All such items must be included in determining NAV for any particular day.

The shares of any fund tend to trade in the market for more or less than their NAV. If the fund is trading above its NAV, it is said to be trading at "a premium." If the fund's shares are trading below their NAV, they are said to be trading at "a discount."

So, NAV helps traders determine if a funds' shares are at the moment overvalued or undervalued in the market.

But, while stock prices change with every passing second, mutual funds don't actually "trade" in real time - the value of their underlying securities are based on NAV at the end of each trading day.

Also, because of the variables of each fund, you can't really use NAV to compare the performance of different funds. To determine which of, say, two funds is doing better, you need to look at the performance history of each fund, the securities held within each fund, and experience and longevity of both funds' managers -- also how each fund performs against a benchmark, like the S&P 500 Index or other index or average.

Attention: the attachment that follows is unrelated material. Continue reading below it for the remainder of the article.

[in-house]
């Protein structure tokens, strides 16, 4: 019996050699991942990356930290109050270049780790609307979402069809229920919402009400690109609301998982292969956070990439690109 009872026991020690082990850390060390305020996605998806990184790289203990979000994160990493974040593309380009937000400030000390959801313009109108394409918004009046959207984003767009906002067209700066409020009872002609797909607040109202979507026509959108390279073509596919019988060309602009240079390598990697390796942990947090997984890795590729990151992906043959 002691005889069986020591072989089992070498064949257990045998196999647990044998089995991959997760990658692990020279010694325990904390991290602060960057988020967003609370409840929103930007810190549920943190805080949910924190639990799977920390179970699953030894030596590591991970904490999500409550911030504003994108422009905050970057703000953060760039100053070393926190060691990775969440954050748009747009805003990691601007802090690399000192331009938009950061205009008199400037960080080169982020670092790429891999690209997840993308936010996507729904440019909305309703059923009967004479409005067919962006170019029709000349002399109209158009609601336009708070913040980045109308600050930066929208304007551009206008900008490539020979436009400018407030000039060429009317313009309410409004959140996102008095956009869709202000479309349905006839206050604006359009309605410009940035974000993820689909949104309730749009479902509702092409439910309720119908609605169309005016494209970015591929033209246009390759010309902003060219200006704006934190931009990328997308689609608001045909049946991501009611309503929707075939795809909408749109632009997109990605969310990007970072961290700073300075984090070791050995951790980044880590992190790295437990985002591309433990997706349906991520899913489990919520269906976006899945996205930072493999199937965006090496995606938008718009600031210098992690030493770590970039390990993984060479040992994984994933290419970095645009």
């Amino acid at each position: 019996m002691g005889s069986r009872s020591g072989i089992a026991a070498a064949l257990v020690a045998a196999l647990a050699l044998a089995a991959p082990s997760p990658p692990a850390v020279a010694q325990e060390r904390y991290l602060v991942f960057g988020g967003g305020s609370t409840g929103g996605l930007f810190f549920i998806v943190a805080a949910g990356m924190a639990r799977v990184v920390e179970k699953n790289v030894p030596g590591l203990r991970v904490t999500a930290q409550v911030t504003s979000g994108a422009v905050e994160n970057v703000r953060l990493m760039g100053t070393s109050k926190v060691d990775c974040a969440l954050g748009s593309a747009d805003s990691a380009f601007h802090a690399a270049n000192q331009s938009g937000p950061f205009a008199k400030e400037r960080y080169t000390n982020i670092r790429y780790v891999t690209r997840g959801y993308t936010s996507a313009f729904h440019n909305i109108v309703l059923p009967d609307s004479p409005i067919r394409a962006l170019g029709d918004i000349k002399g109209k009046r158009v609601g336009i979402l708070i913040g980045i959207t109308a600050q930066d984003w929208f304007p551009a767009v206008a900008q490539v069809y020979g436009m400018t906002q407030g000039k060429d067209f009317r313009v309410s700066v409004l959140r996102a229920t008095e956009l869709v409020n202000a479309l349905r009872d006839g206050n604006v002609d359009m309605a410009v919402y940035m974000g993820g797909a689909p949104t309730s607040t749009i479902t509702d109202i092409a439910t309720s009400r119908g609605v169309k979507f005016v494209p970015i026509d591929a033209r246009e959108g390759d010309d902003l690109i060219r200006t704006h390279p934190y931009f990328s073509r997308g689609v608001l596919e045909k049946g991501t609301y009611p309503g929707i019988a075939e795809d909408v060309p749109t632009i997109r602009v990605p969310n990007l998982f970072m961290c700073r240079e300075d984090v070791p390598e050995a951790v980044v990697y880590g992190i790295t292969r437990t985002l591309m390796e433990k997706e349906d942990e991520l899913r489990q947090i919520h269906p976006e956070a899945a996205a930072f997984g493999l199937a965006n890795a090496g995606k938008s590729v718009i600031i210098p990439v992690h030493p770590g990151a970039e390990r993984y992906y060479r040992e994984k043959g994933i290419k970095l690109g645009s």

However, if one fund's net asset value goes to $20 from $10, compared with another fund whose NAV went to $15 from $10, the fund with a 100% gain in its NAV is the better performer.

Example of Net Asset Value

Let's look at an example. Say your mutual fund has $100 million worth of total investments in a host of different, bundled securities, calculated on the day's closing prices for each individual asset, $7 million in cash and cash equivalents, and $4 million in total receivables. For the current day, your accrued income is $75,000, or a total of $111,075,000 worth of assets.

Meanwhile, it also has $13 million in short-term liabilities, $2 million in long-term liabilities, and accrued expenses of $10,000 for the day, giving you total liabilities of $15,010,000.

Your mutual fund currently also has 5 million shares outstanding.

($111,075,000 - $15,010,000) = $96,065,000/5,000,000 = $19.21/share.

So, on that day, your mutual fund's shares will be traded at $19.21 per share.

Because NAV is computed and reported as pertaining to a particular business date, all the buy and sell orders for mutual funds are processed based on a cutoff time at the NAV of the trade date.

If regulators, for example, mandate a cutoff time, buy and sell orders received before that time will be executed at the NAV of that particular date. However, any orders received after the mandated cutoff time are based on the NAV of the next business day.